The Oracle

Staying fit to keep on track

The Oracle

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by Emily Yao:

My schedule is just like Rebecca Black’s: 7 a.m. waking up in the morning, gotta get fresh, gotta go downstairs. But instead of getting a bowl of cereal, I head off to the gym, where I do an hour of training. Afterwards, I bike to and from school and when I arrive home, I do a few Pilates workouts. Over the weekends, I have time for additional workout classes.

Sounds a bit torturous, right? Not at all. For me, physical activity is an important component of my life. Being the stereotypical overachiever, I am unable to make time for team sports. As a result, the free time I have on my hands is spent going to the gym. You may wonder why I don’t spend this time sleeping. Truth is, I can’t.

Since I was eight years old, I have been waking up early to do sports. From third to eighth grade, I was a competitive figure skater, waking up as early as 5 a.m. to go to skating practice before and after school. On top of that, I had off-ice training to make my muscles strong.

When I quit competitive figure skating in eighth grade, I had trouble going back to a “normal” sleeping schedule. My life felt empty because I had focused most of my energy on skating, and having to suddenly eliminate it was a difficult transition. Thus, I started going to my local gym, hoping it would serve as a replacement.

Exercising in the morning has improved my performance in school. Surprisingly, the days I go to the gym help me stay awake in class and start my day off on a happy note. Even if it does not play significant role in your life, physical activity should still be done daily.

Exercising in the morning has improved my performance in school. Surprisingly, the days I go to the gym help me stay awake in class and start my day off on a happy note. Even if it does not play significant role in your life, physical activity should still be done daily.

Many students who are not on a sports team believe that after they complete Physical Education (P.E.) class, they are not required to do any form of physical activity. The Centers for Disease Control and Prevention state that involvement in physical activity decreases as the grade in school increases, and this could lead to heart disease and high blood pressure. Thus, even though only underclassmen are required to take P.E., it is still important to do some sort of physical activity as an upperclassman.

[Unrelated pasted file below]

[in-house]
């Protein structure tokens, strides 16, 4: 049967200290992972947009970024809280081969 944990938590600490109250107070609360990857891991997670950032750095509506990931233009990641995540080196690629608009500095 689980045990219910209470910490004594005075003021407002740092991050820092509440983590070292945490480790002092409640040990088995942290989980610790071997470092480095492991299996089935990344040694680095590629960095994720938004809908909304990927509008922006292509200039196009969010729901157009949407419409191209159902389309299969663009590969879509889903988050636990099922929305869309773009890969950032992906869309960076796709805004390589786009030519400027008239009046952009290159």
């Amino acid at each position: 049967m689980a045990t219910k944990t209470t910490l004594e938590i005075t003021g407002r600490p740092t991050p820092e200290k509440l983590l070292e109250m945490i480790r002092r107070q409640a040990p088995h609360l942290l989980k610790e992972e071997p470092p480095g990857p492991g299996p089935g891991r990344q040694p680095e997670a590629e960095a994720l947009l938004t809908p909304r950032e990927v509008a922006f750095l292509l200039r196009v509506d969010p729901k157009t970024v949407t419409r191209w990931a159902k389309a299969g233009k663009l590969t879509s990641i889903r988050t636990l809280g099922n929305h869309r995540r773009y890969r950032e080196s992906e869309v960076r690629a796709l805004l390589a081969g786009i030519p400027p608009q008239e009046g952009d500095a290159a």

The most common misconception is that if you do not have time for sports, then you can put off any form physical activity. However, the consequence of this attitude is a sedentary lifestyle, which could lead to serious health problems. Not convinced yet?

In sixth grade, my father was diagnosed with cancer. During my childhood, he was a couch potato, spending most of his time watching television. The doctors believed this was one of the main causes of his cancer. While I was not the one diagnosed, the whole experience made me realize how important it is to be healthy. I learned a lot from my father’s habits and from watching him change them and become healthy. My decision to exercise at the gym in the mornings was mostly influenced by him.

So, being a busy high schooler, is it possible to incorporate physical activity into your schedule? The answer is, of course! Even the simplest activities can help you be healthy. For example, instead of driving to school every day, bike when the weather is nice. If you live in a multi-story apartment building, take the stairs. What ever you do, as long as you work towards consistently finding time for physical activity, then you are doing the right thing. As poet Marcus Valerius Martialis puts it, “Life is not merely being alive, but being well.”

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The Student News Site of Henry M. Gunn High School
Staying fit to keep on track